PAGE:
In Henrik Ibsen's A Doll's House, what does Nora mean when when she says, "Yes, now I am beginning to understand thoroughly" (III)?

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Tamara K. H. eNotes educator| Certified Educator

Nora has many revelations at the moment she says, "Yes, I am beginning to understand thoroughly" (I).

One of her revelations is that Torvald is neither the man she thought he was nor does he truly love her as she thought he did. Earlier in the play, when Torvald becomes annoyed with Nora for fretting that Krogstad will slander Torvald in the press should he fire Krogstad, she is led to believe that Torvald would sacrifice anything for Nora's sake and do anything possible to protect her. We see Torvald saying what looks like a promise to sacrifice himself and protect her in his lines:

Come what will, you may be sure I shall have both courage and strength if they be needed. You will see I am man enough to take everything upon myself. (II)

We see that even Nora herself has interpreted his lines as a promise of self-sacrifice when she says "[In a horror stricken voice]. What do you mean by that?" (II). We also see Nora's determination to prevent her husband from sacrificing himself for her sake when she further says, "You will never have to do that" (II). However, once Torvald has learned that Krogstad has the means to slander his wife's reputation as well as his own, he is only furious. He calls her a "thoughtless woman" and asks "do you understand what you have done?" after Nora proclaims, "Let me go. You shall not suffer for my sake" (III). As a result of his fury, Nora now realizes that all his talk of self-sacrifice and protection was just that--all talk. Furthermore, Torvald does not truly love her; instead, he thinks she is a ridiculous and thoughtless woman.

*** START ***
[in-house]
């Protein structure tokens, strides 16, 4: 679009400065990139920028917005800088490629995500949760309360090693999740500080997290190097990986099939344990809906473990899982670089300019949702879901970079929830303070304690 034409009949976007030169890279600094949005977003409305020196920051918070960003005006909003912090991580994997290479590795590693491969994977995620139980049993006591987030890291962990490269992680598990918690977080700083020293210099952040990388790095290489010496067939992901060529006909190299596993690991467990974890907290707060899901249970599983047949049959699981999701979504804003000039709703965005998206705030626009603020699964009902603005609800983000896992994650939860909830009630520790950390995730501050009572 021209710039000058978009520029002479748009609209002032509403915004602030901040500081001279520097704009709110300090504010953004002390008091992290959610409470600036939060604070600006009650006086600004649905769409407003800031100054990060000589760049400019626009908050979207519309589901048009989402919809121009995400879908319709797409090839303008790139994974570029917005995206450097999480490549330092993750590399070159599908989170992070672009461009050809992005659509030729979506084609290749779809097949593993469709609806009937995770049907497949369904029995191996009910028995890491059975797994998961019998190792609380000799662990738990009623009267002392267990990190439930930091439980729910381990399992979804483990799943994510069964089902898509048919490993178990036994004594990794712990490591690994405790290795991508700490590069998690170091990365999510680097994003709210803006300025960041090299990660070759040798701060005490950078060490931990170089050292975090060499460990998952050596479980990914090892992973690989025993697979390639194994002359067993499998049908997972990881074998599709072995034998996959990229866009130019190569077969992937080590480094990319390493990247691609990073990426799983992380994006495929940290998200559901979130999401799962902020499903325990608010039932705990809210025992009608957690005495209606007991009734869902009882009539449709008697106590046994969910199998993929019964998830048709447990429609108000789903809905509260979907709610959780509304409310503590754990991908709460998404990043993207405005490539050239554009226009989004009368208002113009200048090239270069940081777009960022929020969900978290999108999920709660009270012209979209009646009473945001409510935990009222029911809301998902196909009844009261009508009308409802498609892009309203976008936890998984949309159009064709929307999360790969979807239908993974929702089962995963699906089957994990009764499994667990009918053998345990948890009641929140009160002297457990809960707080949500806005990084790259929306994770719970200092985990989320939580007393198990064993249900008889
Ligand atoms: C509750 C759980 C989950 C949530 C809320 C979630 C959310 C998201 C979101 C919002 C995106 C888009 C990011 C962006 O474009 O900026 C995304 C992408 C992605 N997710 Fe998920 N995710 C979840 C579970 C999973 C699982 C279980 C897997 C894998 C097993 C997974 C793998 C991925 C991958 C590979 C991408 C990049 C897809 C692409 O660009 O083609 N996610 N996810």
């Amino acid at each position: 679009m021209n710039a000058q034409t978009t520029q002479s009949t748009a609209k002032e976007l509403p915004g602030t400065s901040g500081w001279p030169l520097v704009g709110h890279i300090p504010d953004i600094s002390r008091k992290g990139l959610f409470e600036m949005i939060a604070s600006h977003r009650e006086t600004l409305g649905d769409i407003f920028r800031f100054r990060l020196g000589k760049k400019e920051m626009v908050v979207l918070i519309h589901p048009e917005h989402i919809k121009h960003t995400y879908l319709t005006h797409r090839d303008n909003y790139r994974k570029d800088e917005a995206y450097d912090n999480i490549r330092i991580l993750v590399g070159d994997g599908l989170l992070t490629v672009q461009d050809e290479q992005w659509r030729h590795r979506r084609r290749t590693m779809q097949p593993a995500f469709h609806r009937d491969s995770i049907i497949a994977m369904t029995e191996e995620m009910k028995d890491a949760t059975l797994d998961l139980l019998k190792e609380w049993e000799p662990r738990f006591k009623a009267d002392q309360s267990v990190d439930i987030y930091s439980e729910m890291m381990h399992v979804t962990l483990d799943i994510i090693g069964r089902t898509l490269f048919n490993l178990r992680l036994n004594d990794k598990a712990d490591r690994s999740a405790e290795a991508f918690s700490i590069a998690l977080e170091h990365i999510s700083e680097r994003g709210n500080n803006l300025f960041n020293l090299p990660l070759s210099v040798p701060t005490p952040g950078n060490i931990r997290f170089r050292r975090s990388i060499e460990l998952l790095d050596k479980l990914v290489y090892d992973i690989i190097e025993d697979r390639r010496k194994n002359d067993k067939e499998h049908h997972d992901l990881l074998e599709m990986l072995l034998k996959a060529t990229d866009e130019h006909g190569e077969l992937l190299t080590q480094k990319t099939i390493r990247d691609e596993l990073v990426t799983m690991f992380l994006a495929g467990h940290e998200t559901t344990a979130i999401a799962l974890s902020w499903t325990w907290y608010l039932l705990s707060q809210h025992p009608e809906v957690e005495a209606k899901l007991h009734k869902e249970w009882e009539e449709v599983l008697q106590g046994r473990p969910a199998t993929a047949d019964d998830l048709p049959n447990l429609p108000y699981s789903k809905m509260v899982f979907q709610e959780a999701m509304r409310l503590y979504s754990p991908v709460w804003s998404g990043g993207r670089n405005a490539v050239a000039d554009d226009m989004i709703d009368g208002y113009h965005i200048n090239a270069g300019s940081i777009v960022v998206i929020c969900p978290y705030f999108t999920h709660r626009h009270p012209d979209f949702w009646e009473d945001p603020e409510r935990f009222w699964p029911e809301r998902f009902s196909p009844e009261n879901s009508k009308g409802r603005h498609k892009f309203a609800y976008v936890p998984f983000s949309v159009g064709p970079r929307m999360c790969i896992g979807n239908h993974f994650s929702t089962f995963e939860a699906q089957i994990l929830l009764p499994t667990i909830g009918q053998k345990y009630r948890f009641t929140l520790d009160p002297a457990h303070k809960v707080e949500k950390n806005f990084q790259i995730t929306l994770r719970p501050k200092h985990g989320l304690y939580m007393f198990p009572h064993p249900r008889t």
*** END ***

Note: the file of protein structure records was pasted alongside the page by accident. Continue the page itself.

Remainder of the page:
Another revelation she has is that all these years he has treated her as a plaything because in reality he has never taken her seriously, but instead, thought of her as a ridiculous woman. He has enjoyed her beauty, just as he would enjoy a doll's beauty, but has never taken her seriously, which is why she declares that she has been his "doll-wife" (III).

Hence, the reason that Nora says "I am beginning to understand thoroughly," is because she has realized many enlightening things about her husband and how he has treated her. 

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A Doll's House

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